The ripe berries of the genipa tree, called genipapo, have long been used throughout Central and South America to make syrups and liquors, but for a few years now unripe genipapo berries have become highly sought after for their ability to turn foods blue.
The coloring properties of unripe genipapo berries have been documented since the colonization of South America, when Europeans reported its use by local communities like the Tupinambás and the Pataxós as a temporary tattoo dye, but it wasn’t until 2014 that people learned about its potential to turn food blue as well. It was then that professor and biologist Valdely Kinupp published his book, Unconventional Food Plants in Brazil, where he detailed a process for extracting an edible blue pigment from genipapo berries. Natural blue pigments are very rare in the food industry, so Kinupp’s discovery caused quite a stir which eventually turned into a blue food craze.
“The genipapo gained a fashionable status with the publication of the book,” Kinupp told Atlas Obscura. “Before that, hardly anyone talked about the fruit in the dining scene. It has become a trend, with blue bread, blue milk, blue pudding, and a multitude of bluish recipes.”
But while the Brazilian biologist’s process for extracting an edible blue dye from unripe genipapo berries may have gotten people interested in the fruit’s coloring properties, it was a 2017 article by food writer Neide Rigo that really started the blue food craze. Kinupp’s extraction process yielded a blue so dark it almost looked black, but Rigo’s trial and error experiments with the natural dye resulted in a revolutionary discovery – genipin, the substance responsible for the blue coloration, gained a more vivid hue when it reacted to proteins and amino acids.
“It was from there that many people started using the blue milk as a dye. It has opened a range of possibilities,” Rigo said.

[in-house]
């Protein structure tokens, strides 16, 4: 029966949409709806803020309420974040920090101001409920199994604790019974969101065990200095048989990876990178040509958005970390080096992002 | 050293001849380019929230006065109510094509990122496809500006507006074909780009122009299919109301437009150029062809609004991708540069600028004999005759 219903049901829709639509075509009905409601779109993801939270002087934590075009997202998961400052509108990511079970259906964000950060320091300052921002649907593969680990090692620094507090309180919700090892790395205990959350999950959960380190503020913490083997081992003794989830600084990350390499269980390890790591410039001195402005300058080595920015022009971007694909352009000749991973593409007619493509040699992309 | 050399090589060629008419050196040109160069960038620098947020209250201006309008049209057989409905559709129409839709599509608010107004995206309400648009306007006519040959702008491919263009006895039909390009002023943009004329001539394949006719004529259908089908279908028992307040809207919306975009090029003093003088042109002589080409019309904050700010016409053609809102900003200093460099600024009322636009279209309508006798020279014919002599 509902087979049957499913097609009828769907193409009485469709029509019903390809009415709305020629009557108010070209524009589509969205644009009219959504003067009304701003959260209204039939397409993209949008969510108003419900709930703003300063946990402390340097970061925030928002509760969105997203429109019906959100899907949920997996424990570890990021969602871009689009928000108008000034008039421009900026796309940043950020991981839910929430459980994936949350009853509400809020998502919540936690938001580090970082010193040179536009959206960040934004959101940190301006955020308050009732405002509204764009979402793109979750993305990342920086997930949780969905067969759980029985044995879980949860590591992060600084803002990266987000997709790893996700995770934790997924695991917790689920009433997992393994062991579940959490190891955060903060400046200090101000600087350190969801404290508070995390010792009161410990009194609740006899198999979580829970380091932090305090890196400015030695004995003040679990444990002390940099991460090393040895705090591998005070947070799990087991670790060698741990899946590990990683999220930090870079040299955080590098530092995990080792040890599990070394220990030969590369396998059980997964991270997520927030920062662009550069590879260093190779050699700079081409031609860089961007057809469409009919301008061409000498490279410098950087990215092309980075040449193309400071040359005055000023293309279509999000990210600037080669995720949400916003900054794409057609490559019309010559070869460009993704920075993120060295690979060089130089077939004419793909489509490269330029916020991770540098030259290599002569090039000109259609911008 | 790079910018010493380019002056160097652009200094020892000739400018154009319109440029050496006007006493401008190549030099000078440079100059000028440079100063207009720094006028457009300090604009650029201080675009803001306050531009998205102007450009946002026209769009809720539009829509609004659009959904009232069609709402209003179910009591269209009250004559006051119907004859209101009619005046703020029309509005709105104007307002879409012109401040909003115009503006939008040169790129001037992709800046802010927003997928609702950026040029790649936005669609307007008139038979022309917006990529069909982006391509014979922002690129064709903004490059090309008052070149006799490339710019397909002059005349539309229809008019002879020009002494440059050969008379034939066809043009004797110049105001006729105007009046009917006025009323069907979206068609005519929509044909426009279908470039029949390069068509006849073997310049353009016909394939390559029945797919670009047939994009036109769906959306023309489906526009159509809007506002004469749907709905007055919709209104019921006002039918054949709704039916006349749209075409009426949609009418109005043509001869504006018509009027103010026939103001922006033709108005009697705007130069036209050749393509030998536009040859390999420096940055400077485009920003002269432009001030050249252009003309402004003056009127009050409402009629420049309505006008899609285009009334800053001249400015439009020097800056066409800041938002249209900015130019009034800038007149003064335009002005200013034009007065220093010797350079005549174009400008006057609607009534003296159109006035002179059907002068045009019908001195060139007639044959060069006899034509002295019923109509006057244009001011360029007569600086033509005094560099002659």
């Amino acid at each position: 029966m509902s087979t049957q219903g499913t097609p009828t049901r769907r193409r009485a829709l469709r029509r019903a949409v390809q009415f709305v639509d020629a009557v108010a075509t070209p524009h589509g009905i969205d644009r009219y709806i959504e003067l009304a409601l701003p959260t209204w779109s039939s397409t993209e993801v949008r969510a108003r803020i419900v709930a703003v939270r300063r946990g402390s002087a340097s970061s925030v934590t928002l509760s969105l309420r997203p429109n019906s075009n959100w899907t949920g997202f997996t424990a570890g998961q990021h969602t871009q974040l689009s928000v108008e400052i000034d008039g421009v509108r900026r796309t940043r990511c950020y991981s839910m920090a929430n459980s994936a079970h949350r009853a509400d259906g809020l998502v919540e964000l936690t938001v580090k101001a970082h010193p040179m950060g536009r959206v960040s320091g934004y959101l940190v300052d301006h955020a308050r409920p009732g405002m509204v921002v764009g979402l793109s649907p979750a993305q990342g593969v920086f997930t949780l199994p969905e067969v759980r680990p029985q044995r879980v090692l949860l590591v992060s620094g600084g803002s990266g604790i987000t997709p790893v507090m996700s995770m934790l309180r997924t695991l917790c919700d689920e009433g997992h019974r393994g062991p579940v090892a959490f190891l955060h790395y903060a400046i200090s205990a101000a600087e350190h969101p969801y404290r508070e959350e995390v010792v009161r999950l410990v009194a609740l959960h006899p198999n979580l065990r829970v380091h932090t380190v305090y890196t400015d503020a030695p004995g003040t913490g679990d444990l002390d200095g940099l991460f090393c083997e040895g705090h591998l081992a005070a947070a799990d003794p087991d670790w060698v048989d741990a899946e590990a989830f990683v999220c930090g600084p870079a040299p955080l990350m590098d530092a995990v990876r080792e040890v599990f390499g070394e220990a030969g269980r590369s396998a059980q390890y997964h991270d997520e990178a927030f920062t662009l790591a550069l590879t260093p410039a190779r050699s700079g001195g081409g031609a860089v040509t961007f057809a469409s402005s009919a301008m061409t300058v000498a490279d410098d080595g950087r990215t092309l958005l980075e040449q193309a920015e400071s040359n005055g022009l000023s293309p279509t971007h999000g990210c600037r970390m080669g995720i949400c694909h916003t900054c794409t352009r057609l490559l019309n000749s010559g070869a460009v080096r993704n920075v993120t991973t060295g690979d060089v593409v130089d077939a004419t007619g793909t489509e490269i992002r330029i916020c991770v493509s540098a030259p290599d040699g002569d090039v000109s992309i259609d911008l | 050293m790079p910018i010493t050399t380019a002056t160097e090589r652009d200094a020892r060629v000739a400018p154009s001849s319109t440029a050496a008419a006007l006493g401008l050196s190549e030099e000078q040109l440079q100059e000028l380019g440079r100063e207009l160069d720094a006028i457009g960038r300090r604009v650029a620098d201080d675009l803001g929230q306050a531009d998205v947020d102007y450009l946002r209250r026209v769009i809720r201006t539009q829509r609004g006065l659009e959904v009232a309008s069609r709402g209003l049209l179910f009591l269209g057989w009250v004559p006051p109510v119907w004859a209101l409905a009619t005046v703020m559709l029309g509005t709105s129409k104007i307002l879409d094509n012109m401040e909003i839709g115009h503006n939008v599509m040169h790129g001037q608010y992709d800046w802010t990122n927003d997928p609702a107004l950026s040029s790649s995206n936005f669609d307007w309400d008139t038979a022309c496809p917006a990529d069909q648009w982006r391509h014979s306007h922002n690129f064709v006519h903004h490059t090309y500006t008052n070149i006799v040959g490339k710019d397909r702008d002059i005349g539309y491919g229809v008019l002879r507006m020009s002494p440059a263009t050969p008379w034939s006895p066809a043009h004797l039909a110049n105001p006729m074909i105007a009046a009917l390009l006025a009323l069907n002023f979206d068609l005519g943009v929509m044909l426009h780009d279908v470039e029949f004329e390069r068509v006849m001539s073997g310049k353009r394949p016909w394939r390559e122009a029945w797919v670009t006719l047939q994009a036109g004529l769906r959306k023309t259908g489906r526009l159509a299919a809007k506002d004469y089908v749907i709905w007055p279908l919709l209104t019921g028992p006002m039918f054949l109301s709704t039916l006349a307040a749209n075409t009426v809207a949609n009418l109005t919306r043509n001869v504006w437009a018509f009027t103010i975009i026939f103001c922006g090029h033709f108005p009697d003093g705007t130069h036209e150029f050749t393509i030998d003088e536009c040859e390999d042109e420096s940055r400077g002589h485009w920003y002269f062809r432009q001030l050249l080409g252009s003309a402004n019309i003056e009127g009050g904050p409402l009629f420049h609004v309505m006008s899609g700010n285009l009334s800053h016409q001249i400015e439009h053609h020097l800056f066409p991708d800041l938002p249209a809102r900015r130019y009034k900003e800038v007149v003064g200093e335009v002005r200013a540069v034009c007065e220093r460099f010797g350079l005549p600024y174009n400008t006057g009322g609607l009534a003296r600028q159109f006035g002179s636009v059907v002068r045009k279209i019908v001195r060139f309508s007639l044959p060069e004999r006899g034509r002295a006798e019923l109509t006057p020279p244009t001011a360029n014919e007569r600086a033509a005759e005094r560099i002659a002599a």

Milk was rich in proteins and amino acids, and was an ingredient in may dishes, which made it the perfect medium for mixing with genipin, and obtaining different shades of blue. Rigo’s recipes for foods like blue sauces, bread, pasta, cakes or tortillas gained a lot of attention online and inspired thousands to make their own blue foods and post them on sites like Instagram, where the hashtag #jenipapo yields thousands of results.
Blue foods dyed with genipapo dye quickly attracted the attention of Brazilian chefs as well, many of whom used it to develop visually striking versions of famous desserts like îles flottantes, where the fluffy, white meringues float on a vivid blue sea of creme anglaise.
“When I finished the dish, I realized the plating looked more like the sky and its clouds than the sea with a floating island, which made the dish even more beautiful,” chef Cesar Costa said about his unique îles flottantes. “Guests are petrified when they see the dish, it’s something pretty new for most of them”.
The popularity of blue foods on Brazilian social media and in the country’s food industry is not very hard to explain. First of all, some of the genipin-dyed dishes are really striking to look at, but there is also the scarcity of truly blue natural, edible dyes. Anthocyanin comes to mind, but that gives food a purple color in most cases. You just don’t expect to see things like blue bread, or blue porridge, so they instantly draw attention.